Without the Left, Lalu Prasad's fortunes plummet — and so do the UPA's.
With 24 MPs, Lalu Prasad’s Rashtriya Janata Dal (RJD) is the most important and powerful constituent of the United Progressive Alliance (UPA). It is, therefore, worth asking how the break with the Left will affect this, the biggest, UPA element.
One thing should be clear. Lalu Prasad did not want UPA to break with the Left. His whole speech in the trust motion was extolling the Left parties, cajoling, pleading and affectionately blackmailing them. They heard him stone-faced. He was like a friendly puppy, ingratiating for a scrap, his speech studded with Bhojpuri sayings and Hindi film songs.
The CPI saw through all this and abandoned Lalu Prasad a long time ago in Bihar. The CPI(M) in Bihar is trying to recommend ploughing a lonely furrow, but Delhi doesn’t want to hear all that because it figures it owes Lalu Prasad for his role in arresting BJP leader LK Advani during his rath yatra and incarcerating him in Samastipur in 1990. But given the RJD’s miserable standing in Bihar today, Lalu Prasad should be in a bit of panic, hence his ardent efforts to ensure the CPI(M) stays by his side.
If proof about the RJD being in dire straits in Bihar is needed, it lies in two facts. First, from November 2005, when the Nitish Kumar-led Janata Dal(U)-BJP government came to power, till today, the RJD has not managed to win a single election — not panchayat, not mayoral, not Lok Sabha (bye-elections) and not even Vidhan Sabha (bye-elections).
Second, Nitish Kumar’s efforts at revamping his government by effecting a cabinet reshuffle a few months ago, that saw many BJP and Janata Dal(U) ministers getting the marching orders, created a huge ferment and seriously strained ties between the two allies. But despite all the anti-Kumar dissidence, RJD was unable to break away even a small section of the JD(U). The only rebel who can be spotted on the horizon is Ram Swaroop Prasad, the MP from Nalanda, who contested and won the seat when Kumar vacated it after he became chief minister. Prasad wanted his son to be made MLA (as he was the MLA earlier) but did not get the seat, so he joined the UPA in the trust vote.
The RJD has also not been able to sponsor any prolonged agitation by any section of disgruntled state government employees (and there are many, especially after Kumar undertook State Electricity Board and health sector reforms).
So, the fact that the RJD is absent from people’s consciousness should be worrying Lalu Prasad. Equally important is the fact that the numbers in Bihar reveal he cannot afford to do without allies. In the November 2005 assembly elections, Nitish Kumar and the BJP managed to get 142 seats in the 243-member state assembly with just 19.85 per cent and 15.38 per cent of the vote respectively. But the Secular Democratic Front [that comprised Lalu Prasad, the Congress, the Nationalist Congress Party and the CPI(M)] polled 31.08 per cent of the votes but got just 65 seats between them. This was largely a result of a division in secular votes because Ramvilas Paswan and the CPI contested separately and nibbled away the vote.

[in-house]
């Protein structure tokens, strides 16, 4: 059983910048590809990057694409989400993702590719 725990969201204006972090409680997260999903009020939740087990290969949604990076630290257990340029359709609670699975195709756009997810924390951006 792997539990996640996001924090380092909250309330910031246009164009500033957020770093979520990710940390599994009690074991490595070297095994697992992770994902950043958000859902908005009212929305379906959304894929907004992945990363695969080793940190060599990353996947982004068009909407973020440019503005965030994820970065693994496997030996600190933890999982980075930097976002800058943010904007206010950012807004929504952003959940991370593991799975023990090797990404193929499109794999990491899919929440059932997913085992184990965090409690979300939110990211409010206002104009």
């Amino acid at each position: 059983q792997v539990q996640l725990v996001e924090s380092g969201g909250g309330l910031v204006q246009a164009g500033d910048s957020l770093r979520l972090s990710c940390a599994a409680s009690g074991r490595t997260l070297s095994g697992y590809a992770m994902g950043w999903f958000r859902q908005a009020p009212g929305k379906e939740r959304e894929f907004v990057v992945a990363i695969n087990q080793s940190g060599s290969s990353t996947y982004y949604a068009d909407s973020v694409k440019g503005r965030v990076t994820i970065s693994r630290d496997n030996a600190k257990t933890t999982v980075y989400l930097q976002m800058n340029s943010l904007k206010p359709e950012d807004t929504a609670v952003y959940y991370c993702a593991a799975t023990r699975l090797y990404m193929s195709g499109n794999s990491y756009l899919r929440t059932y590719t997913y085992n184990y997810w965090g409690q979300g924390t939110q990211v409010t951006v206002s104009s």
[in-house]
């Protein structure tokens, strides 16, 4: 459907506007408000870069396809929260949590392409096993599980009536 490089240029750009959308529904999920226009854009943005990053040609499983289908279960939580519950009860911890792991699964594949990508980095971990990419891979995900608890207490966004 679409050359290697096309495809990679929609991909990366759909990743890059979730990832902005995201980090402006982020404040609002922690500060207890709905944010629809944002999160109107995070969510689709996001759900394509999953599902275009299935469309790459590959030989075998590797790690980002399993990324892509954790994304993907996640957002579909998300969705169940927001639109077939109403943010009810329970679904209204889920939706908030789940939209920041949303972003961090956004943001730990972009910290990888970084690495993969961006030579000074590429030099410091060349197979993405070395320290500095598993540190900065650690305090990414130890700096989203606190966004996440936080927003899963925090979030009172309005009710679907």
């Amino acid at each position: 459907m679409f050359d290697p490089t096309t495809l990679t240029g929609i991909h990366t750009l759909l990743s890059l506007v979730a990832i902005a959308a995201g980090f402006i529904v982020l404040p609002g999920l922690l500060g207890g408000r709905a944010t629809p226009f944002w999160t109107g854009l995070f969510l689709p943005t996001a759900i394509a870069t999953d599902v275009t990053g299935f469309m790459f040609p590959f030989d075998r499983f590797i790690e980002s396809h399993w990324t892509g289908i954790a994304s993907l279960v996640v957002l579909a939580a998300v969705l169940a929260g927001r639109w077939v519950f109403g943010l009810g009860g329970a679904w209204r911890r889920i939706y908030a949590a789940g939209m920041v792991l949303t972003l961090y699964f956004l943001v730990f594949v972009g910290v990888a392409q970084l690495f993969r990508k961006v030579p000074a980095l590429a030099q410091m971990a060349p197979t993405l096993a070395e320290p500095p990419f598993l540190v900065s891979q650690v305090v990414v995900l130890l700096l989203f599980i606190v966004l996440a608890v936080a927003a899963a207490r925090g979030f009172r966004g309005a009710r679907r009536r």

If Paswan and CPI were able to do so much damage, how would the exit of the CPI (M) impact the RJD ? This is what is keeping the best-known Yadav in the world awake at night.
Delimitation presents its own challenges. The Gopalganj constituency, occupied by his brother-in-law, Sadhu Yadav, has become a reserved one. Patna has been bifurcated into two. The outlines of several constituencies have been redrawn, including Begusarai, changing the caste and religion profile. This is as important for Lalu Prasad as much as it is for others. While sections of upper-class Muslims and Yadavs continue to support him, changes in where they live could represent the difference between winning and losing the constituency.
This is only the cynical, numbers part of politics in Bihar. The performance of the Nitish Kumar government is another matter altogether. There is a feeling that the government is trying to make efforts towards state-building. Although Patna still feels it is a victim — contractors building roads there were sacked before they could finish the job and tasks attendant to roadbuilding (sewerage, etc) were not carried out, leading to the current flooding — expectations in the rest of Bihar are so low that anything the government does gets a full-throated welcome. Criminal-politicians are being put away like never before. In the last six months, at least three Members of Parliament have been convicted and jailed for charges of murder, kidnapping and extortion, sending a signal that the state is back in command. True, there is a feeling among MLAs that the chief minister’s faith in the bureaucracy is rendering them powerless and castes that are well-represented in the bureaucracy are the ones getting empowered. But the Opposition seems unable to launch a people’s movement against this.
Lalu Prasad is the unchallenged sole leader of the Yadavs of Bihar. The same cannot be said about Nitish Kumar and the Kurmis, a middle caste that is highly educated but continues to be considered socially backward. Kumar is not — and would not like to be considered — a caste leader. His efforts at cobbling together a caste-religion coalition of upper castes as represented by the BJP, non-Yadav middle castes and most important, the Pasmanda Muslims — poor Muslims engaged in low caste occupations — endures.
Little wonder then that Lalu Prasad is sending ardent messages to the Left to save secularism. Without the Left, Lalu Prasad’s fortunes plummet — and with his, so do the UPA’s.